Here's what we learned about the Big 12 in Week 2:
1. Texas has issues beyond QB: Sure, the Longhorns were missing quarterback David Ash. But quarterback was hardly Texas’ only problem Saturday. For the second consecutive season, BYU demolished the Longhorns, this time 41-7, while handing them their worst home loss in 17 years. Missing three offensive linemen, Texas couldn’t block anyone, as running backs Johnathan Gray and Malcolm Brown averaged just 2.6 yards per carry. In the second half, the Texas defense couldn’t corral BYU quarterback Taysom Hill, who had another monster outing with three rushing touchdowns against the Longhorns. Ash’s replacement, Tyrone Swoopes, actually didn’t play poorly in his first career start. But it didn’t matter. Charlie Strong was right before the season: The Longhorns aren’t ready to contend for the playoffs. Heck, as anemic as they looked against BYU -- coupled with a daunting upcoming schedule that features three top-12 teams in the next month -- they might have to scramble just to be bowl eligible.
2. Jake Waters has grit: Down two touchdowns in the second half in a hostile environment, Kansas State coach Bill Snyder put the game in the hands of his senior quarterback. That senior quarterback delivered. Waters threw for 239 yards and ran for a career-high 138 while willing the Wildcats to a hard-fought, comeback victory in Farmageddon. Waters led K-State to a potential game-tying scoring midway through the fourth quarter. But on the two-point try, he was stood up just shy of the goal line by Iowa State safety Kamari Cotton-Moya, who delivered a vicious hit to Waters’ head to keep the Cyclones ahead 28-26. Two possessions later, K-State got the ball back with 3:01 remaining, and Waters marched the Wildcats back down the field and capped the drive with a game-winning, 8-yard, touchdown scamper. K-State didn’t play its best in Ames. But Waters, Tyler Lockett and Ryan Mueller wouldn’t let the Wildcats lose. That type of grit from its stars could take K-State a long way this season.
3. Daxx Garman can spin it: The last time Garman played a snap of competitive football, he was a junior in high school in 2009. But after relieving an injured J.W. Walsh in the first quarter, the former walk-on opened up the Oklahoma State offense with his big arm. Garman completed 16 of 26 passes for 244 yards and two touchdowns, as the Cowboys disposed of Missouri State 40-23. Garman's first touchdown came on an 87-yard pass to Brandon Sheperd on third-and-19, in which he threw the ball back across his body downfield for the second-longest completion in Oklahoma State history. It’s unclear just how serious Walsh’s injury is, but he came out of the locker room on crutches and wearing a boot on his right foot. Although Walsh played well in the opener against Florida State, the offense has bogged down at times in the past with him at the helm because of his limited arm strength. Garman demonstrated no such limitations, as he peppered the ball around to Oklahoma State’s deep and talented receiver crew. The Cowboys should be in good hands with Garman as long as Walsh is out. When Walsh returns, Oklahoma State will have a difficult decision about the direction to take at quarterback.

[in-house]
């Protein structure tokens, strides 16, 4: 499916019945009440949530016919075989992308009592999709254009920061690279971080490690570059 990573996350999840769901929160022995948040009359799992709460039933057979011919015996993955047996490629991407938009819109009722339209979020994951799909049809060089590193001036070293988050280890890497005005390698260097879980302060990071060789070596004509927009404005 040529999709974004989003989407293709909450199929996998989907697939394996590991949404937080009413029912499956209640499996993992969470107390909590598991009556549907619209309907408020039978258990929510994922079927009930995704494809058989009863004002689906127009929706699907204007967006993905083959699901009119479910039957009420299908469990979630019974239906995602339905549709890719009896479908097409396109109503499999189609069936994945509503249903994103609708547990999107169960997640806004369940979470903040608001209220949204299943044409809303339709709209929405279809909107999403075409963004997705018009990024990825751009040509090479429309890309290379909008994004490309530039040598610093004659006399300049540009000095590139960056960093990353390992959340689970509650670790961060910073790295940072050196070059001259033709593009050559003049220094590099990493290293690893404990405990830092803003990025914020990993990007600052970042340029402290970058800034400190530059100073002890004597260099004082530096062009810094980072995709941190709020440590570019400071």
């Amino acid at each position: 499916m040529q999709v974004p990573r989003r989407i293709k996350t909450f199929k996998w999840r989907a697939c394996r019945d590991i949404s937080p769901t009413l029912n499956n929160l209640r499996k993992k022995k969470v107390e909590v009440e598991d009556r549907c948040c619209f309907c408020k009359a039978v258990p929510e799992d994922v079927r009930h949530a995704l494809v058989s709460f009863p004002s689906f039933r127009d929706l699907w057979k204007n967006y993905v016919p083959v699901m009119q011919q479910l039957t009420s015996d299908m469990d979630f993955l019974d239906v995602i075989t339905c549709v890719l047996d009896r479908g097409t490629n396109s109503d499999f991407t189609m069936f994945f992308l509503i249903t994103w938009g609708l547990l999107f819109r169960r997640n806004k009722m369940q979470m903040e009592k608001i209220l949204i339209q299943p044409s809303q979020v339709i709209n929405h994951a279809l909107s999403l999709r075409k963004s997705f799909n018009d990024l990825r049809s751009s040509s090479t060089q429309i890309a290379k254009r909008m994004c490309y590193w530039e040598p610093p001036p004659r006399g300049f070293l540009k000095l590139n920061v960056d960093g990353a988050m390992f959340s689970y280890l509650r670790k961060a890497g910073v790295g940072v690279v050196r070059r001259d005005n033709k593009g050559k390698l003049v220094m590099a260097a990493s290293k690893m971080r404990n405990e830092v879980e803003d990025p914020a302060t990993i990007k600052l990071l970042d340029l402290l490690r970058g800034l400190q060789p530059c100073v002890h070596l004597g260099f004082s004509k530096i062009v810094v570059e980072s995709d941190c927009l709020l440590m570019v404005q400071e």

4 .K.D. Cannon is a boss: With Baylor receivers Antwan Goodley (quad), Levi Norwood (wrist), Corey Coleman (hamstring) and Clay Fuller (collarbone) all out with injuries, true freshman wideout Cannon stole the show in Baylor’s 70-6 waxing of Northwestern State. In the first half alone, Cannon had three touchdown catches and 223 receiving yards -- the second-most in school history for an entire game. Cannon will have to shoulder the receiving load while his cohorts heal up. But Cannon and fellow true freshman wideout Davion Hall, who had 78 yards receiving and a touchdown, appear more than ready.
5. Texas Tech will go nowhere with a hole in its foot: The Red Raiders survived a late scare from UTEP on Sunday morning and won 30-26, but it was hardly the performance Kliff Kingsbury was looking for after a sluggish opener this past weekend against Central Arkansas. Once again, penalties tormented the Red Raiders, who already have 25 of them through two games. One almost comedic sequence late in the third quarter underscored the epidemic. As UTEP punted on fourth-and-8, Tech was flagged because it had two players on the field wearing the same number. After the mark off, facing fourth-and-3, the Miners elected to go for it, except they wouldn’t have to snap the ball because Tech was flagged again, this time because one of its coaches was too close to the field (Tech had already received a sideline warning). Thanks to the pair of gifts, UTEP went on to score a touchdown and get back in the game. The Red Raiders have talent, particularly with their offensive skill players, but they won’t be a factor in the Big 12 if they keep shooting themselves in the foot this way.